Impact of Fallopia on Soil Fauna

Many invasive plants have been shown to modify the structure of soil fauna and microflora communities (Wardle et al., 1995; Belnap & Philips, 2001; Kourtev et al., 2002; Standish et al., 2004; Herrera & Dudley, 2003; Ernst and Cappuccino, 2005; Li et al., 2006...). In our study, the total number of individuals under Fallopia japonica canopy was 50% lower (p<0.05) than in the uninvaded adjacent vegetation. These results are in agreement with those of Gerber et al. (2008) who studied the impact of invasive knotweeds in European riparian environments. A multivariate analysis allowed to clearly separate invaded and uninvaded plots in terms of fauna taxonomic groups (figures 6 and 7).

Moreover, faunistic assemblage was more homogenous in invaded than in uninvaded plots accordingly to the reduction of plant and litter diversity that contributed to decrease microhabitats diversity and resources heterogeneity (Dennis et al, 1998 ; Hassan, 2000 ; Oliver et al, 2000, Haddad et al, 2001). Despite a lower total density of soil fauna in invaded plots, we found an increase for some groups such as woodlice, millipedes and earthworms that play an important role in litter decomposition. The impact of Fallopia japonica on epigeic fauna has also been studied by Kappes et al. (2007) who found less herbivores and more carnivores (opilones) in invaded stands but an equivalent detritivorous fauna. In our study, some groups with affinity for shadow and humid environments (e.g., Isopods or diplopods) were more abundant under Fallopia while thermophilous organisms such as the ant Lasius flavus and the associated aphids were totally absent from invaded plots. Another interesting result concerned the differences in earthworms: species frequently observed in moist environment (i.e.: Lumbricus terrestris, Dandrobaena subribicunda) were only present in the invaded plots while grassland typical species (Lumbricus castaneus) (Bouché, 1972) were restricted to soil under the resident vegetation. Thus, soil fauna tend to shift from a typical herbaceous vegetation fauna to a typical forest fauna. Topp et al. (2008) who worked on the impact of Fallopia on soil dwelling beetles had the same conclusion. These changes in soil fauna communities should have contributed to the higher litter decomposition rate in invaded plots.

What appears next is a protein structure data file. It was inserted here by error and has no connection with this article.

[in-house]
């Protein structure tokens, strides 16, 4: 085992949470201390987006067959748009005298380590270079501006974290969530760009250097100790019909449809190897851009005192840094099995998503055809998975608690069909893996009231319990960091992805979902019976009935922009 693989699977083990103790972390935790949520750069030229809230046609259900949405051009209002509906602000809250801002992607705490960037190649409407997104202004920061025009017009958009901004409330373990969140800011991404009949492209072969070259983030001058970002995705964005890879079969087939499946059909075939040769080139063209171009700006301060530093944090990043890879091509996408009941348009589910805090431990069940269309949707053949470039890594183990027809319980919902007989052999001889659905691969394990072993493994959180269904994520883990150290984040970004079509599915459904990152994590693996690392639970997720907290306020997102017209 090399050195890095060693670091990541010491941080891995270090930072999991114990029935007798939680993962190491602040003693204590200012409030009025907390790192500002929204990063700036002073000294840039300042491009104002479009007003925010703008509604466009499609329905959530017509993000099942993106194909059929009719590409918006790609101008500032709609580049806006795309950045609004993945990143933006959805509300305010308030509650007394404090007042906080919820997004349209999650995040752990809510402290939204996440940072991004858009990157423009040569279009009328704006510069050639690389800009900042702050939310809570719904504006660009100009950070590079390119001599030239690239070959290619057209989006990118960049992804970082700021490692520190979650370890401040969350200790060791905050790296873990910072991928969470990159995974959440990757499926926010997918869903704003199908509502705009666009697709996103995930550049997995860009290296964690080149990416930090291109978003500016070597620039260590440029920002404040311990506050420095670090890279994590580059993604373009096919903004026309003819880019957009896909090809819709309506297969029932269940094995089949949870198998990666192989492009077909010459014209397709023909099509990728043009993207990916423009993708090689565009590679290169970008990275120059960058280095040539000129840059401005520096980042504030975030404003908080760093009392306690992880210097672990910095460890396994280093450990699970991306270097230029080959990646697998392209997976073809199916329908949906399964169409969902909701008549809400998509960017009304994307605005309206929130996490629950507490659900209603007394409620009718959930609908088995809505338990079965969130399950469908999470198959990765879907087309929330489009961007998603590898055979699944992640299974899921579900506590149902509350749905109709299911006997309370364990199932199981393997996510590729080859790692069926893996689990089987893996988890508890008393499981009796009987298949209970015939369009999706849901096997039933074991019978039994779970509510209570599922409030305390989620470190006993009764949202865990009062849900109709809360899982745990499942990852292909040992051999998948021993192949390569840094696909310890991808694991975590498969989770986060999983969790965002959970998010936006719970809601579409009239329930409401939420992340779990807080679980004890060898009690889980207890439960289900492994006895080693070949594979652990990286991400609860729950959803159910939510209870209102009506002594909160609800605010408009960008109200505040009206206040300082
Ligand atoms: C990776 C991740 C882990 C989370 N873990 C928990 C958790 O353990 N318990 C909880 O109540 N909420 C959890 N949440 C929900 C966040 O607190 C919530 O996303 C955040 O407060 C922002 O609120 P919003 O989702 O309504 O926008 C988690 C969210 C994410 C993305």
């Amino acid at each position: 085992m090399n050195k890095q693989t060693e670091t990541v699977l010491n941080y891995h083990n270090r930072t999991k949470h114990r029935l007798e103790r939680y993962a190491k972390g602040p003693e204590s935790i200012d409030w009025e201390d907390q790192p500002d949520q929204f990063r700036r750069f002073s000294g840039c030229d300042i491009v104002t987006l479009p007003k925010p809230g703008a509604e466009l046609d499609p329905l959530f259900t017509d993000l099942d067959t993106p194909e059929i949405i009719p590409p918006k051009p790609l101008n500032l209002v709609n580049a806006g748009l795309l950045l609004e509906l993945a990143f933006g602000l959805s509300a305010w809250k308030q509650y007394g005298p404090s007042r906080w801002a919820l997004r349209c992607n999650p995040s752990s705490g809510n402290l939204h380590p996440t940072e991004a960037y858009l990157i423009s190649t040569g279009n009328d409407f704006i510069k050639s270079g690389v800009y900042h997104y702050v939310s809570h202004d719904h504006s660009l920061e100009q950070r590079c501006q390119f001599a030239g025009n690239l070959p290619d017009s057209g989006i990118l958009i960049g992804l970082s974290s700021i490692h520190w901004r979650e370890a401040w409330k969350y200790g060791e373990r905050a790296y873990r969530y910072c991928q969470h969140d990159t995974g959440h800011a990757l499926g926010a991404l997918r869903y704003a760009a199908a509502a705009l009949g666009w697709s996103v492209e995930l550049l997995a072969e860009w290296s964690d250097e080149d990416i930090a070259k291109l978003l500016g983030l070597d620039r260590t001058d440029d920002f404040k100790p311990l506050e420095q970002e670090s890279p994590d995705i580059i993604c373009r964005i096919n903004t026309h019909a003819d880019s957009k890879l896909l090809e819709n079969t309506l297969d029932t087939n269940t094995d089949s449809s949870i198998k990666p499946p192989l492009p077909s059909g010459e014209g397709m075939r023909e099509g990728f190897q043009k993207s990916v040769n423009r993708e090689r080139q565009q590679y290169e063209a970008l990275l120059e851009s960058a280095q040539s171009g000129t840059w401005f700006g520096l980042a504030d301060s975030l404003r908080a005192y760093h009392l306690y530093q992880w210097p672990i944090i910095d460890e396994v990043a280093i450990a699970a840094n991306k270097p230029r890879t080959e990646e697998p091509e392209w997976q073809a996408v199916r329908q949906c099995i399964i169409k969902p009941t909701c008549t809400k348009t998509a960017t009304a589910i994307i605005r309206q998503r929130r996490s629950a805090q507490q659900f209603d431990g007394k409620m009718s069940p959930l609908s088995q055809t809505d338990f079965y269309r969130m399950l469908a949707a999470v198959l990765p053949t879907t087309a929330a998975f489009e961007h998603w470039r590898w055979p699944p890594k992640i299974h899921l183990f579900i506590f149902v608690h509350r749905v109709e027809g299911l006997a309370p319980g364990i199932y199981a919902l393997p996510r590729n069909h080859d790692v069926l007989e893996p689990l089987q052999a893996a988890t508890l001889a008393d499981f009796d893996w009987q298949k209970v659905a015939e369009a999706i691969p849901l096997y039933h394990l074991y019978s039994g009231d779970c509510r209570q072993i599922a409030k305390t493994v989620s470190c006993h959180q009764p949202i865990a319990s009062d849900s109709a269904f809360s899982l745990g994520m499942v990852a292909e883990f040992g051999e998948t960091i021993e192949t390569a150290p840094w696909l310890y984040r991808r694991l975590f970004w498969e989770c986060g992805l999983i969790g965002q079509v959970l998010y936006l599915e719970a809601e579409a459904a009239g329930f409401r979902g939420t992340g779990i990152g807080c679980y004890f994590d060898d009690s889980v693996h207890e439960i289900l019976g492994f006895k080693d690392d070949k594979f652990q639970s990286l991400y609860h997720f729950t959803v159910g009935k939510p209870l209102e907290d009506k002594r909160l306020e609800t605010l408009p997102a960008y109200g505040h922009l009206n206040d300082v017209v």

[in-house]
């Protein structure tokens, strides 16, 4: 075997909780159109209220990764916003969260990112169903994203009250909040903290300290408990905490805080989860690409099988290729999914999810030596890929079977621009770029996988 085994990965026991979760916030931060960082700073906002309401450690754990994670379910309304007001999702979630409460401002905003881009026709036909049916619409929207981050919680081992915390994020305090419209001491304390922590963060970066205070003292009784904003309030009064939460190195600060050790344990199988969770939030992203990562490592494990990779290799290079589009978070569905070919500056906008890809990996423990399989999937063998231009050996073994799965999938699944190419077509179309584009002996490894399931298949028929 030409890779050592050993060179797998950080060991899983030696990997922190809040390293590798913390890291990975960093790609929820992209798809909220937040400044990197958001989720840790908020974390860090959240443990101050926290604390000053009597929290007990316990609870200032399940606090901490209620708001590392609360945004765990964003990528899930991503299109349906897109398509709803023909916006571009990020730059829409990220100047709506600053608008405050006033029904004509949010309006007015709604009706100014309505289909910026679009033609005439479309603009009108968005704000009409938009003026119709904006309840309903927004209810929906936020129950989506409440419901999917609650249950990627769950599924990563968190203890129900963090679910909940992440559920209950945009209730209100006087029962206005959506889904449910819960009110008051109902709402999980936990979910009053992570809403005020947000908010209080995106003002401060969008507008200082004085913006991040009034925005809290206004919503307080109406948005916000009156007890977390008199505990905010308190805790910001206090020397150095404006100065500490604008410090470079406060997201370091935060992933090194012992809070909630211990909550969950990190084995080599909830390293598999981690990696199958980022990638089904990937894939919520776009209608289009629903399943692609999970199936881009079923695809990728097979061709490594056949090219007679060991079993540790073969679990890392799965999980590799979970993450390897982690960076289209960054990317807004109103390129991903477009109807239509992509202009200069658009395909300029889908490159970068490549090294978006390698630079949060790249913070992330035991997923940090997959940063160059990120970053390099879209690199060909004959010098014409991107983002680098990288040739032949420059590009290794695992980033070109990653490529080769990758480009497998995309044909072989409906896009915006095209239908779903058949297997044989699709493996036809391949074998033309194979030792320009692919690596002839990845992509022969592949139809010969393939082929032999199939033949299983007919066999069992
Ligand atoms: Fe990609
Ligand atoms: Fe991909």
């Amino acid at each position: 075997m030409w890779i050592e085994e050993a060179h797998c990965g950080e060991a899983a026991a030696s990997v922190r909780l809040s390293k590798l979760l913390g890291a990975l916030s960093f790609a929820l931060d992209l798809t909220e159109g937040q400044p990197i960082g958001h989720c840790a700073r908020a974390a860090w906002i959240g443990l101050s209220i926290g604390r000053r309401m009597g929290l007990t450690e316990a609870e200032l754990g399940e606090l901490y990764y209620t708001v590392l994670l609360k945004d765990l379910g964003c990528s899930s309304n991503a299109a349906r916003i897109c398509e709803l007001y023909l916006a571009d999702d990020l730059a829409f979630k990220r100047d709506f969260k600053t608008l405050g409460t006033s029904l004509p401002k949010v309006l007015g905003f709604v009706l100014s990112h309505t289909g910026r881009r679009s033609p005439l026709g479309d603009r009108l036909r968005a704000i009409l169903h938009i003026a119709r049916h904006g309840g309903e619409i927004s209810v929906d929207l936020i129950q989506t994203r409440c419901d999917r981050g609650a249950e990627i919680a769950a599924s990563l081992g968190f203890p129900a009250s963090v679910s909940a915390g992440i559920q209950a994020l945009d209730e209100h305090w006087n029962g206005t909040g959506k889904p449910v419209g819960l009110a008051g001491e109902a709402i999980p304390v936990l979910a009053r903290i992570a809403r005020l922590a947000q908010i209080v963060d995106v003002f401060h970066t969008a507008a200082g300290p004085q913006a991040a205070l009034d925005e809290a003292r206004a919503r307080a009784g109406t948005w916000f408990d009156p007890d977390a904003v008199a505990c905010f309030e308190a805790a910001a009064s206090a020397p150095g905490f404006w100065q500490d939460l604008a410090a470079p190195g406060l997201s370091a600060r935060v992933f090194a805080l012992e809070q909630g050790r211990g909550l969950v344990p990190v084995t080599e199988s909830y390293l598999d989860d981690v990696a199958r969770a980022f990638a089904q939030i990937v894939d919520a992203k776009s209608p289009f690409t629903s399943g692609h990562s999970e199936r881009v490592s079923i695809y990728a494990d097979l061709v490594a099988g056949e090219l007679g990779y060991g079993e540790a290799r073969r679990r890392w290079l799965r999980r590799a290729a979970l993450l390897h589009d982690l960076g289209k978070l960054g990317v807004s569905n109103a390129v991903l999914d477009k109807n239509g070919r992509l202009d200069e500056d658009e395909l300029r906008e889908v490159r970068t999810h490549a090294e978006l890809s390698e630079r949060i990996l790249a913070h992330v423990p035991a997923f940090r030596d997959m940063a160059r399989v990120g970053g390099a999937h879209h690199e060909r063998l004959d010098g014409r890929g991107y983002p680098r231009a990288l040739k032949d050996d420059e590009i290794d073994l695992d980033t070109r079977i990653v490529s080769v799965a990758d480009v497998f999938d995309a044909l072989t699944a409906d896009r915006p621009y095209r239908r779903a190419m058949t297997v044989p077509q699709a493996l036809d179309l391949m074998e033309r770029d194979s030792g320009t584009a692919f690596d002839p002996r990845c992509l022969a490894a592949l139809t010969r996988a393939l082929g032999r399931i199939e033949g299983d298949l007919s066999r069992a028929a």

diOIPP

Diptara

cÎrÎes Isopods

„ . t Chilopodsl 1 Coleoptera \ 1

Molluscs \ 1 1

Arachnids ^Heteroptera \ 1

ActinidsTs. \\ \

Symphiles

Gamasids ~~~SI

HomopteJ»-"'''*'

Hymeinopei^^,,/ /

MhropSymphypJe°ne^

Figure 6. Soil fauna in a site invaded by Fallopia japonica. Factor coordinates of the variables (taxonomic groups) in the PCA based on correlations.

Figure 6. Soil fauna in a site invaded by Fallopia japonica. Factor coordinates of the variables (taxonomic groups) in the PCA based on correlations.

-6 -5-4-3-2-101234 Fact. 1 : 22.8%

Figure 7. Soil fauna in a site invaded by Fallopia japonica. Factor coordinates of cases (soil plots) in the PCA. Invaded plots (black) and uninvaded plots (white).

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